All in all, it really depends if you want to play your iTunes Store content or not on a HDTV. I know that I am not going to purchase one. I thought about it but it just doesn't appeal to me. I have a HD projector (1080p) and my computer is already hooked up to it so playing iTunes Store content requires a simple push of my mouse. I don't play iTunes Store content on my projector though simply because it looks like crap. I also own a Xbox 360 so my need for a Apple TV just went out the window. The Xbox 360 only currently supports WMV but Microsoft will add support for both standard mpeg-4 and mpeg-4 AVC (h.264) 1080p playback in the Spring update coming out in a few weeks. Believe me, on a 1080p projector, it makes a difference whether the video is in 720p or 1080p. I have some 720p content and it doesn't look bad at all but the 1080p content looks much better.

Anyway, I view the Apple TV as more of an added luxury instead of a necessity. Sure, it can play iTunes Store content but iTunes Store content looks like crap on my projector and my Xbox 360 does a much better job upscaling DVDs to 1080p (HD-DVDs really shine as well) than the Apple TV does of upscaling iTunes Store content to 720p. It's not really the Apple TV's fault, it is just that video purchased from the iTunes Store doesn't look good at high resolutions. It looks just fine for standard TV viewing or for viewing on small resolution (ie 1024X768 and below) monitors but it doesn't look good on my 1080p projector or 1920X1200 notebook monitor.
 

Jesse Hollington

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Just to be clear, though, although this may vary between projector models, I don't find the iTunes Store content to be any worse on my 1080p projector than it was on my 720p unit or my 800x600 presentation projector. Of course it looks worse by comparison (considering that when you go to a 1080p unit you'll be dealing with HDTV content much more often), but the bottom line is that, in my case at least, I'm just getting SDTV quality (well, slightly better than analog SDTV) through an HDTV projector unit.

Obviously compared to HDTV or HD-DVD it's looks pretty substandard, but I can't even notice that much of a difference between that an a standard DVD (although I'm not using any kind of specific upscaling player).

The HDMI or component outputs do make a difference in most cases, but again it does depend upon the TV/projector that you're using. I use DVI directly from my Mac Mini to my projector, and the quality is significantly better than using S-Video, even for the lower-resolution content (in fact, even for analog TV).

I don't have any interest in an Apple TV at this point, but that's because I"m already using a Mac Mini in the living room. The result is that an Apple TV would mean a prettier interface with less overall functionality (no DVD player, no PVR, no Salling Clicker media remote, etc).
 

Dim

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Apple Store content looks okay on my Sony CRT 34" Widescreen HDTV. However, if I encode a DVD to 3-4Mbps H.264 bitrate, it looks just as good as the DVD to me when playing back on my set. Perhaps using a CRT helps in that scaling or upconverting isn't really needed? I'm using HDMI from AppleTV to my set. Movie trailers look very good and in fact, downloading 720p movie trailers from iTunes to stream to my set looks excellent!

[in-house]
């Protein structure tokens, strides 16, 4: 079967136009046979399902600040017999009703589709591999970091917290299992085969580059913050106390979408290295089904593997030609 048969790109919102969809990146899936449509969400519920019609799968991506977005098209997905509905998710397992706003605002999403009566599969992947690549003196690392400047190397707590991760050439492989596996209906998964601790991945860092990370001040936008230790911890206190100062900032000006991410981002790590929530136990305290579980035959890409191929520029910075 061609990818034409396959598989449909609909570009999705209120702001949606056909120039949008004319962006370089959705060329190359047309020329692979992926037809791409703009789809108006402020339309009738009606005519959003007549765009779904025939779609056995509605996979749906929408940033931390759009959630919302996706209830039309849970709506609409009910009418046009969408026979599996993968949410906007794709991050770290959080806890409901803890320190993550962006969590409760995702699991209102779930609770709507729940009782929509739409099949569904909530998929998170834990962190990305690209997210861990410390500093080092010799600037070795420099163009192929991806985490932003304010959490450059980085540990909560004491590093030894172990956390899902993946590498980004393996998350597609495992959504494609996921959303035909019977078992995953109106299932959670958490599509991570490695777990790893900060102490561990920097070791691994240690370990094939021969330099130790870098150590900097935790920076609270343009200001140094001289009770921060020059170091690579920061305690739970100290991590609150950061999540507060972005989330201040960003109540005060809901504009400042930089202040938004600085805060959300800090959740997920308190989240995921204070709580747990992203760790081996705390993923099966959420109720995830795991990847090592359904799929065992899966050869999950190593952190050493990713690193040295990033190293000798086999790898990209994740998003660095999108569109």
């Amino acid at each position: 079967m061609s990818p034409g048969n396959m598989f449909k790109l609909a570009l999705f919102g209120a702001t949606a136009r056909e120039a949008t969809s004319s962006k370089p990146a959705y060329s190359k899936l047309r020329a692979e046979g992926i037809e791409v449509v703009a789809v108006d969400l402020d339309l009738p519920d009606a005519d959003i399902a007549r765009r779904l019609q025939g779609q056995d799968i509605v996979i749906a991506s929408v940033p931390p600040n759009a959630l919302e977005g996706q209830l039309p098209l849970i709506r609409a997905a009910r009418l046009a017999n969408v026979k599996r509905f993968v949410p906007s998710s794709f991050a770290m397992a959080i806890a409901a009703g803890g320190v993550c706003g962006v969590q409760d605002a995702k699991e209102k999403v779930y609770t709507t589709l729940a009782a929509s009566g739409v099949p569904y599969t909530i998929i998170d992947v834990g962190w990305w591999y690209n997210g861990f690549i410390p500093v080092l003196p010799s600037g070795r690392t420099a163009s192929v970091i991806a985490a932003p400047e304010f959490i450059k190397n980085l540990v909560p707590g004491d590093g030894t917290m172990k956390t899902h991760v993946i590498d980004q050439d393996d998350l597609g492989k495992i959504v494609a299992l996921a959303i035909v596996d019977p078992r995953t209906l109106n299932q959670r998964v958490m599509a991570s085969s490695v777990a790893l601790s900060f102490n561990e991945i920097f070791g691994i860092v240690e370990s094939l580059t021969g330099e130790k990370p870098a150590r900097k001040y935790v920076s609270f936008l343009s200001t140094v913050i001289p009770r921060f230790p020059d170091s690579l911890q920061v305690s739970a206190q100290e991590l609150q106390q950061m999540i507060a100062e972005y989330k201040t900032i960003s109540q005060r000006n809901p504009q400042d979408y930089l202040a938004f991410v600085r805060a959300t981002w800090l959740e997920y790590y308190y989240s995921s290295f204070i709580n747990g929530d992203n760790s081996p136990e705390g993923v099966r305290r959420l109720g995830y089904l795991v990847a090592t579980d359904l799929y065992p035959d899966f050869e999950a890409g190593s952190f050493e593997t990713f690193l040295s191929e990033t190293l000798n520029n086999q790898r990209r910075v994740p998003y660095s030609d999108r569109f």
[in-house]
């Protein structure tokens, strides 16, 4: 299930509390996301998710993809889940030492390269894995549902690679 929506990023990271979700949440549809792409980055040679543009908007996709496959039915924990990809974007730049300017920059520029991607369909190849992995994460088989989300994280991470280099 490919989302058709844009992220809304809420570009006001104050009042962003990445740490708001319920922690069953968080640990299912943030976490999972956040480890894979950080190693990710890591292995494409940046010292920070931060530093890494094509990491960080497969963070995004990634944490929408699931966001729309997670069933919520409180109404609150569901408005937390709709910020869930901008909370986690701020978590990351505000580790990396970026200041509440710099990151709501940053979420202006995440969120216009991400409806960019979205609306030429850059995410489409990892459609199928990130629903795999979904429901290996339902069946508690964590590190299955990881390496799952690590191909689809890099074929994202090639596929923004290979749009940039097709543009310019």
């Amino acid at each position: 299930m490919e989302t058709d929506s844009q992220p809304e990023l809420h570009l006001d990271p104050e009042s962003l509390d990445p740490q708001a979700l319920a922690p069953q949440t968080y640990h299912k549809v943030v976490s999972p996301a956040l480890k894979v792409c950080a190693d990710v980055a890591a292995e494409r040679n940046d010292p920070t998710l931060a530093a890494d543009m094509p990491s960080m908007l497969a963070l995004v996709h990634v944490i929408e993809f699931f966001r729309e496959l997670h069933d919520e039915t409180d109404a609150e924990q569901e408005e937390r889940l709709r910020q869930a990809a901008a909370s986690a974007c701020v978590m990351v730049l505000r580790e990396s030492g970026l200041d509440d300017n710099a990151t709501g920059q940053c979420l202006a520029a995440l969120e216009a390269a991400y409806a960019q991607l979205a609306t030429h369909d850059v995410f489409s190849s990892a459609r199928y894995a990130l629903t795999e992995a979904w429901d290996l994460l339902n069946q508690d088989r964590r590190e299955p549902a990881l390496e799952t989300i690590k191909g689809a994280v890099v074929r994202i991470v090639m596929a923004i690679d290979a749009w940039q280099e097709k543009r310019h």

Sparkee

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I should also add I'm really not looking for top quality video as long as it's viewable. I'm starting to build a fairly large library of old TV shows from DVD collections. Most of these are from the 60's, 70's and 80's and are VHS tape quality at best even on a DVD. My plan is to eventually retire my iBook or get an iMac to make a media server for the house running iTunes to serve the TV Shows and collect video podcasts. The server may even include something like a Miglia TVMax to capture some content off cable, but I have been thinking of giving up my cable since I hardly watch it anymore anyways.

Depending on how well it works I can see myself buying future versions and eventually having an Apple TV connected to every TV in the house. I may buy TV Shows from iTunes if they make them available in Canada, but the main use will be my classic TV Shows and podcasts.
 

SicMX

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For me the Apple TV is perfect. I have around 200 ripped DVDs in DVD quality (around 2-4gb each with H.264 and anamorphic rips so no resolution is lost) and loads of TV shows.
I have nothing on my Apple TV except music because frankly all my videos wouldn't fit

If you have alot of videos in iTunes AppleTV is a must.

Also i don't have an HDTV, just regular PAL scart TV.
 

thedaveman

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Is an Apple TV worth it if one wants to stream a photo slideshow from iphoto and/or music from one's itunes library?

(... just a little bit of background .... my family and i have three ipods--and ipod photo 60 gig, nad two nanos, and a iMac (theee best computer ever)-- and i have a bzillion photos on iphoto library and a huge itunes music library but zero videos to date...)

...also i have a fantastic Bose surround sound system (...top of the line Lifestyles) and an HDTV sony grand wega 50" TV

... i am going to buy an ipod video (when purchaseable video content actually becomes available in Canada) or i will probably get the iphone since i am a gadget buying type of guy...and i have plans of buying video in the future....